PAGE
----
Regency Christmas Magic by Amanda McCabe, Allison Lane, Edith Layton, Barbara Metzger, Sandra Heath
As I do every Christmas, I just had to indulge in a good sappy Christmas read. I always make it a point to read at least one Regency Christmas romance during the Christmas season. Although I will admit I sometimes indulge in one of my Christmas books in the middle of summer!
This particular book was a mixed bag. I find this often happens with short story anthologies. Overall, I’d say the book was “ok”. I liked it, but speaking generally of the book, it didn’t exactly take my breath away. That said, certain stories within the anthology were great and I really enjoyed them.
My one complaint about this book was that it really took the whole “Christmas Magic” thing to heart. I wasn’t thinking in terms of “real” magic when I picked the book up. I thought the magic in the title referred more to an improbable match that worked out more than the whole concept of magic and fairies, etc. Not generally something that I would associate with the Christmas season.
The first short story in the book was “Upon a Midnight Clear” by Amanda McCabe. Now I truly enjoyed this story about two lonely souls, one far from home and the other suffering the after effects of a major trauma that left him scarred for life. I’m a sucker for sad characters like Captain Payne. And an even bigger sucker for happy endings where the downtrodden find happiness.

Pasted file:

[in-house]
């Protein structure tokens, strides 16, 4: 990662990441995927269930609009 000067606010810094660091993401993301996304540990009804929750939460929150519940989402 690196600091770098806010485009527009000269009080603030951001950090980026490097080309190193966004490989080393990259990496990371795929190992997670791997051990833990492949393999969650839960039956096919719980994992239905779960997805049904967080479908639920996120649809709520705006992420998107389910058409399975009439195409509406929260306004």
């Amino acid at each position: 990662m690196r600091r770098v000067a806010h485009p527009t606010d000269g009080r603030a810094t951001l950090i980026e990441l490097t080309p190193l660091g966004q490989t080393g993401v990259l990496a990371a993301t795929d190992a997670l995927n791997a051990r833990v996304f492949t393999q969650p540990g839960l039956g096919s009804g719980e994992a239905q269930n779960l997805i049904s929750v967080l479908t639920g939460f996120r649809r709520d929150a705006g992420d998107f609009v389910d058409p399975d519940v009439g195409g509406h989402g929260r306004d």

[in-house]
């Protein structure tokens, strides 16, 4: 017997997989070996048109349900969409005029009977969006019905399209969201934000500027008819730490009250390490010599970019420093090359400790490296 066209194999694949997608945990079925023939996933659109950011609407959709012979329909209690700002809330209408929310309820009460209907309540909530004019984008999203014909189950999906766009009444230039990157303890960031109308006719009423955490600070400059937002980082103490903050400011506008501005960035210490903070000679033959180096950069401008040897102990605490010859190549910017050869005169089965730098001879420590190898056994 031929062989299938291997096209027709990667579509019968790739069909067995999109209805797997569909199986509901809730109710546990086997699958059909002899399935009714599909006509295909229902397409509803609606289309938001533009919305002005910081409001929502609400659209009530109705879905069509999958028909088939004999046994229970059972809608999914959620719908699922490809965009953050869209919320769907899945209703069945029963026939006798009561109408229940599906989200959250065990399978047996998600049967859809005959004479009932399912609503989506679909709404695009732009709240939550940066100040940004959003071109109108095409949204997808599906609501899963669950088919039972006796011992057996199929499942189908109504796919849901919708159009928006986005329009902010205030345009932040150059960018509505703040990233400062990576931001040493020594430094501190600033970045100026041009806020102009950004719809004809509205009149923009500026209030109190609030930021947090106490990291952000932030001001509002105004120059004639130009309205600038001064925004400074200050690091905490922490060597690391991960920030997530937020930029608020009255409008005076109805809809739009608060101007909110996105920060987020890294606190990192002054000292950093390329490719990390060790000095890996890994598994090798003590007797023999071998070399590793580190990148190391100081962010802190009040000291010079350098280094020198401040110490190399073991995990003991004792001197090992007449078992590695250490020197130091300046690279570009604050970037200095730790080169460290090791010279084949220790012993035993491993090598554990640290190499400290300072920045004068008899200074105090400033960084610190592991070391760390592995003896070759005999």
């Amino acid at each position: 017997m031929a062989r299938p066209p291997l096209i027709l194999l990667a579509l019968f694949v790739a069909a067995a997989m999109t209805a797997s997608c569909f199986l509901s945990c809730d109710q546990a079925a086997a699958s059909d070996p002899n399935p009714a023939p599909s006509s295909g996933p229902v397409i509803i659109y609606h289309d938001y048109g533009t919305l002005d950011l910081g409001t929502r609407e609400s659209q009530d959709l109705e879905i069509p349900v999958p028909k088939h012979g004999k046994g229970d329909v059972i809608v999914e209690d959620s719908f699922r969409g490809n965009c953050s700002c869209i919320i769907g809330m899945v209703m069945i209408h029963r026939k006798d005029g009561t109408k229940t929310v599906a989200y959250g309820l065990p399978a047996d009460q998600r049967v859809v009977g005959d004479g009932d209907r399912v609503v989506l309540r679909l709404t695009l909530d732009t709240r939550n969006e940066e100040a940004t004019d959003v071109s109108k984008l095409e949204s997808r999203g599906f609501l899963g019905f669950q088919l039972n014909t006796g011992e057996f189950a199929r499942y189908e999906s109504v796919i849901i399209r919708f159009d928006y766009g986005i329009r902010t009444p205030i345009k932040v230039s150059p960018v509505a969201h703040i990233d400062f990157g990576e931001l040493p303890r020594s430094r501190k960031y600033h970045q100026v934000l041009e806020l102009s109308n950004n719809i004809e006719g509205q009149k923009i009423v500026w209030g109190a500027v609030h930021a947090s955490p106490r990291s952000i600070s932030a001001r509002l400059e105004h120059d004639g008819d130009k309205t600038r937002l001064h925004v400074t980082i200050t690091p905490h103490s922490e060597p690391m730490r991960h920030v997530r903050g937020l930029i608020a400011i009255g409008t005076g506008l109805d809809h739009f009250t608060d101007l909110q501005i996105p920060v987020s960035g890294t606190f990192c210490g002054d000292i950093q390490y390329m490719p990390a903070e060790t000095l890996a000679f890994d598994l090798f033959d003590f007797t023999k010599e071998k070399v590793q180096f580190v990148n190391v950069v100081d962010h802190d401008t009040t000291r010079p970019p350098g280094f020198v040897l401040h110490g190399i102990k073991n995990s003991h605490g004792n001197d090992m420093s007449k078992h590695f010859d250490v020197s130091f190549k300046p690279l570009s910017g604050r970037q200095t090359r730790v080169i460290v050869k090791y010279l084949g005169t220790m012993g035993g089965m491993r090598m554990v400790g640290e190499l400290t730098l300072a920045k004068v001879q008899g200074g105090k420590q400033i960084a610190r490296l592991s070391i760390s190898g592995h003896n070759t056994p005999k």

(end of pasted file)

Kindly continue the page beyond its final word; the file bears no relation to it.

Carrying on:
The second story was “The Ultimate Magic” by Allison Lane. This story really didn’t appeal to me. The whole story seemed a bit contrived and was rather forced. Throughout the story the leads really didn’t seem to see each other as a love interest. There was no spark. Then suddenly, in an effort to finish the story in the allotted space, they declared their love and found themselves in a passionate embrace. Huh? Where did that come from? It just sort of blindsided me. This story could have been left out of the anthology and it would have been fine.
The third story was “The Two Dancing Daughters” by Edith Layton. This story I liked. Again, we have a wounded male lead who ends up happy by the end of the story. The story itself was a little far fetched. I found the supporting character of the father to be a bit unbelievable and the ending of the story was a bit contrived, but I don’t want to give anything away by discussing that. Truthfully, the things I didn’t like about the story didn’t detract enough from the things I did like to make me give it a low rating.
The fourth story was “The Enchanted Earl” by Barbara Metzger. This story wasn’t bad. It wasn’t great, but it wasn’t bad. I’m a sucker for any “remake” of the Beauty and the Beast story so I enjoyed this story simply because it was a different take on Beauty and the Beast.
And the last story was “Green Gauze Gown” by Sandra Heath. I really can’t say I liked this story. It was OK, but it really didn’t resonate with me. I found that surprising since there was another wounded male lead in this story as well. I think what detracted from this story was the whole fairy thing. Had that been left out, I think I would have enjoyed the story much more. I just found it much too far fetched. Especially the ending about the dress. That was really the deal breaker for me. Again, I don’t want to give anything away so I won’t go into more detail.
All in all, the book is fine for a quick read. However, there are better collections of Christmas short stories out there. I would skip this book and try something else if you’re interested in a truly satisfying holiday read.